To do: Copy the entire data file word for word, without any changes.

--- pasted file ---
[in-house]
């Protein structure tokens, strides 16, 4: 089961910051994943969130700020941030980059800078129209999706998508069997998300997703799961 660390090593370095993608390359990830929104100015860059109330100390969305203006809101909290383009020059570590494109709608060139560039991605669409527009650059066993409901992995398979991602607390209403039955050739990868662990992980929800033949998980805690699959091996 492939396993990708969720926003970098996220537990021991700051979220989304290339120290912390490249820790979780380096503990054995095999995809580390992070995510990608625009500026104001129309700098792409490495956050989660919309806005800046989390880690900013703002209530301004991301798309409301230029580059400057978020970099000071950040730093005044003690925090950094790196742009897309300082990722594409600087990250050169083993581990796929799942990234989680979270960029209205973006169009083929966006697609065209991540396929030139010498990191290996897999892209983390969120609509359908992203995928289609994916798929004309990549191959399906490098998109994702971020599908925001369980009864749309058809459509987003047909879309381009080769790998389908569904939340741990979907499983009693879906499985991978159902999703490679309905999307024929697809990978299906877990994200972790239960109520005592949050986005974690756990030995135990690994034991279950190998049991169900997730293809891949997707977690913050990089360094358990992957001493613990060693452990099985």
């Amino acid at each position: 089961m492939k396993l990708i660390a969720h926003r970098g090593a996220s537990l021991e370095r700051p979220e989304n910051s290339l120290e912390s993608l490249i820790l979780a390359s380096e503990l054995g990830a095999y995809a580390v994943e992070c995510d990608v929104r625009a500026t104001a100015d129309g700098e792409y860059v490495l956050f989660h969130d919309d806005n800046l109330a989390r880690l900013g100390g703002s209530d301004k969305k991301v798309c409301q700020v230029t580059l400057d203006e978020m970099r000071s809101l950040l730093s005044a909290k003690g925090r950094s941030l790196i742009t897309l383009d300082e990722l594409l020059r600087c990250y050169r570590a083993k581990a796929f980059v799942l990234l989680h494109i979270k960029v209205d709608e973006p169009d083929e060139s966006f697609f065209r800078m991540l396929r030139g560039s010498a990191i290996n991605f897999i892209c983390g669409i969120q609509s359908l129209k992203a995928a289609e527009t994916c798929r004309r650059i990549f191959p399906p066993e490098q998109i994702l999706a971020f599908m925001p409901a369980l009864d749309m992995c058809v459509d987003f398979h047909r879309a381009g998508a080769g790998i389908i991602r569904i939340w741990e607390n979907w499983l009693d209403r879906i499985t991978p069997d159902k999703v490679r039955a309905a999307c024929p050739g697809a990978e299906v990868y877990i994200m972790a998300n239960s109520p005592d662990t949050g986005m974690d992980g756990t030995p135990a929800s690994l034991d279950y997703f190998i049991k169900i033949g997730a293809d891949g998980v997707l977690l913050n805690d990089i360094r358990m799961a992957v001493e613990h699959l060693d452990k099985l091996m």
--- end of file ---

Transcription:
[in-house]
């Protein structure tokens, strides 16, 4: 089961910051994943969130700020941030980059800078129209999706998508069997998300997703799961 660390090593370095993608390359990830929104100015860059109330100390969305203006809101909290383009020059570590494109709608060139560039991605669409527009650059066993409901992995398979991602607390209403039955050739990868662990992980929800033949998980805690699959091996 492939396993990708969720926003970098996220537990021991700051979220989304290339120290912390490249820790979780380096503990054995095999995809580390992070995510990608625009500026104001129309700098792409490495956050989660919309806005800046989390880690900013703002209530301004991301798309409301230029580059400057978020970099000071950040730093005044003690925090950094790196742009897309300082990722594409600087990250050169083993581990796929799942990234989680979270960029209205973006169009083929966006697609065209991540396929030139010498990191290996897999892209983390969120609509359908992203995928289609994916798929004309990549191959399906490098998109994702971020599908925001369980009864749309058809459509987003047909879309381009080769790998389908569904939340741990979907499983009693879906499985991978159902999703490679309905999307024929697809990978299906877990994200972790239960109520005592949050986005974690756990030995135990690994034991279950190998049991169900997730293809891949997707977690913050990089360094358990992957001493613990060693452990099985």
């Amino acid at each position: 089961m492939k396993l990708i660390a969720h926003r970098g090593a996220s537990l021991e370095r700051p979220e989304n910051s290339l120290e912390s993608l490249i820790l979780a390359s380096e503990l054995g990830a095999y995809a580390v994943e992070c995510d990608v929104r625009a500026t104001a100015d129309g700098e792409y860059v490495l956050f989660h969130d919309d806005n800046l109330a989390r880690l900013g100390g703002s209530d301004k969305k991301v798309c409301q700020v230029t580059l400057d203006e978020m970099r000071s809101l950040l730093s005044a909290k003690g925090r950094s941030l790196i742009t897309l383009d300082e990722l594409l020059r600087c990250y050169r570590a083993k581990a796929f980059v799942l990234l989680h494109i979270k960029v209205d709608e973006p169009d083929e060139s966006f697609f065209r800078m991540l396929r030139g560039s010498a990191i290996n991605f897999i892209c983390g669409i969120q609509s359908l129209k992203a995928a289609e527009t994916c798929r004309r650059i990549f191959p399906p066993e490098q998109i994702l999706a971020f599908m925001p409901a369980l009864d749309m992995c058809v459509d987003f398979h047909r879309a381009g998508a080769g790998i389908i991602r569904i939340w741990e607390n979907w499983l009693d209403r879906i499985t991978p069997d159902k999703v490679r039955a309905a999307c024929p050739g697809a990978e299906v990868y877990i994200m972790a998300n239960s109520p005592d662990t949050g986005m974690d992980g756990t030995p135990a929800s690994l034991d279950y997703f190998i049991k169900i033949g997730a293809d891949g998980v997707l977690l913050n805690d990089i360094r358990m799961a992957v001493e613990h699959l060693d452990k099985l091996m």